Source: Visual Anthropology of Japan
Photo and text from The Japan Times, June 29,2020.
Freshmen joining the Yokohama Hayato baseball team have to dedicate themselves to all aspects of the team philosophy. Right down to the proper way to say good morning.
“Your articulation is terrible,” a senior member tells a first-year player whose greeting wasn’t up to form. “Make sure to emphasize each syllable.”
This probably isn’t the type of scene you’d expect to see in a baseball documentary. Then again, “KOSHIEN: Japan’s Field of Dreams,” a film directed by Ema Ryan Yamazaki, isn’t exactly a typical sports movie.
Rather than the usual story about Koshien, Japan’s famed summer high school baseball tournament, Yamazaki wanted to pull back the curtain and give people outside Japan a better understanding of both Koshien and Japanese culture.
“Hopefully, they get to see a whole different version of the sport,” Yamazaki told The Japan Times. “A world of baseball that they didn’t know before. They can have their opinions after that, but I think it’s just a chance to better understand what it means to us. I think we also tried to make this film as kind of a microcosm of Japanese society at large.
“So even if you don’t care about baseball, if you have an interest in Japan, we hope you see how Japan used to be through how high school baseball has been and how society and high school baseball, looking ahead to change and adapt and hopefully keep progressing, mirror each other.”
The film spends most of its time with Kanagawa Prefecture’s Yokohama Hayato, which is managed by Tetsuya Mizutani and has three former players currently on NPB rosters, including Orix Buffaloes outfielder Yuma Mune.
Given access to Mizutani and his players, the film follows their quest to try to qualify for …continue reading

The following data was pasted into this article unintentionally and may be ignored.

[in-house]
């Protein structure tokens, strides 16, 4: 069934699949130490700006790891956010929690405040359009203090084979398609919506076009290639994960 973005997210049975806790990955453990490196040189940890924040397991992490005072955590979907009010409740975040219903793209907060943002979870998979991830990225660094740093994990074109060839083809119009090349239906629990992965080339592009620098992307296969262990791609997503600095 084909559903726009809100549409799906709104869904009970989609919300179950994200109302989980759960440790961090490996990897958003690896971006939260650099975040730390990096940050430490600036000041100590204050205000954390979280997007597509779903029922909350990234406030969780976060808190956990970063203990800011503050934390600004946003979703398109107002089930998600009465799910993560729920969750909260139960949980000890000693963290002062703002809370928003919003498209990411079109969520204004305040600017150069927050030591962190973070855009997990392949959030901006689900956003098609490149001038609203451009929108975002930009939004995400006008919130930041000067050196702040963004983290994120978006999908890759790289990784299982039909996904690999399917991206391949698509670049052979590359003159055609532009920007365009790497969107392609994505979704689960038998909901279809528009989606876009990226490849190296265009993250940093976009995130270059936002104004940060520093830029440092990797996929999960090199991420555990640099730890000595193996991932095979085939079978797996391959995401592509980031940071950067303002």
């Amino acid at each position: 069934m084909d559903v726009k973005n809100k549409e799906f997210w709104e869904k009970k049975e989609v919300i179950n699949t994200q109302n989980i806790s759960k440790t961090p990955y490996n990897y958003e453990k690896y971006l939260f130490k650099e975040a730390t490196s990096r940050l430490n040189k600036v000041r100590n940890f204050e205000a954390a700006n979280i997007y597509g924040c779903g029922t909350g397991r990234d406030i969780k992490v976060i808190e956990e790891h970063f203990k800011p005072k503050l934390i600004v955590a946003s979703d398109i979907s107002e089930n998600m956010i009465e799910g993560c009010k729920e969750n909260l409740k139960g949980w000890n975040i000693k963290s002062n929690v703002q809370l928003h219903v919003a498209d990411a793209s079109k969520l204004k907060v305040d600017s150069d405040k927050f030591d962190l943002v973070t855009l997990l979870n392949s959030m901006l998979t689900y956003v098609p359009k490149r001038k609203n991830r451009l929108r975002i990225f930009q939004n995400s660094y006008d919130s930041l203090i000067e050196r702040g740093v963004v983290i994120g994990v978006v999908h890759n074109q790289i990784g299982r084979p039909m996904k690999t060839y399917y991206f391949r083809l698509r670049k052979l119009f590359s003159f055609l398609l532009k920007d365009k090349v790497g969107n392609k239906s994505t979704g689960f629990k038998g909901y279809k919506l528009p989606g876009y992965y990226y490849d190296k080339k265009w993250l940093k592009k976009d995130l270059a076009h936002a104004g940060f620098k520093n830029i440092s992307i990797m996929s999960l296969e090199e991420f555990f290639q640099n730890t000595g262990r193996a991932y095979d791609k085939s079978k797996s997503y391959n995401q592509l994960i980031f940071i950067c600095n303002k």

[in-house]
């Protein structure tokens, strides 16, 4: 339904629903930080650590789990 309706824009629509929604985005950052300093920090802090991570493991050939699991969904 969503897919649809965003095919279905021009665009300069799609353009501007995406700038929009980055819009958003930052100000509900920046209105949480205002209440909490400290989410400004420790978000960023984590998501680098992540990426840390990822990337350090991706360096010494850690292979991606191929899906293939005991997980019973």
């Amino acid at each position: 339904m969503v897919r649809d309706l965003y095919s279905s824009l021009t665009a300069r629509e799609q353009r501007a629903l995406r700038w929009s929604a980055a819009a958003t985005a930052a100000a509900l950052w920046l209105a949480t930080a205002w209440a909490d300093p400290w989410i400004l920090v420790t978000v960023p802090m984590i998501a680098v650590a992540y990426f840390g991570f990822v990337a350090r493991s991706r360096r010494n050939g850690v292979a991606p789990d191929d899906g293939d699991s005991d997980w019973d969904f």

Source: Gaijin Pot
There are countless original series, classic blockbusters, and new releases added to the Netflix library every month. It feels like we spend half our movie night just mulling over our options. To narrow it down for you, here is my list of recommended titles on Netflix Japan.
This list is not limited to only Japanese titles. From sci-fi and fantasy to Korean dramas and anime, there is something for everyone.
Netflix is constantly changing their library and these titles can be removed at any time, so be sure to check them out as soon as you can!
1. My Husband Won’t Fit
My Husband Won’t Fit is one of the few Japanese series that openly discusses sexuality. It’s about a young couple that struggles to have sex because their “parts” don’t fit well together.
Set in the late ’90s to early 2000s, the story follows a country bumpkin named Kumi, who moves away from her family home to attend college. She befriends the eccentric Kenichi, and their relationship progresses quickly. They move in together and get engaged, despite never being able to make love.
While that short synopsis sounds like the intro to a situational comedy, My Husband Won’t Fit presents a story about a couple that has marital issues. Sometimes the problems at hand are presented humorously, but beneath the surface is a serious story that presents issues such as cheating, neglectful parents, and career troubles.
Genre(s): Comedy, drama, romance
2. The Could’ve Gone All the Way Committee
The Could’ve Gone all the Way Committee is one of …continue reading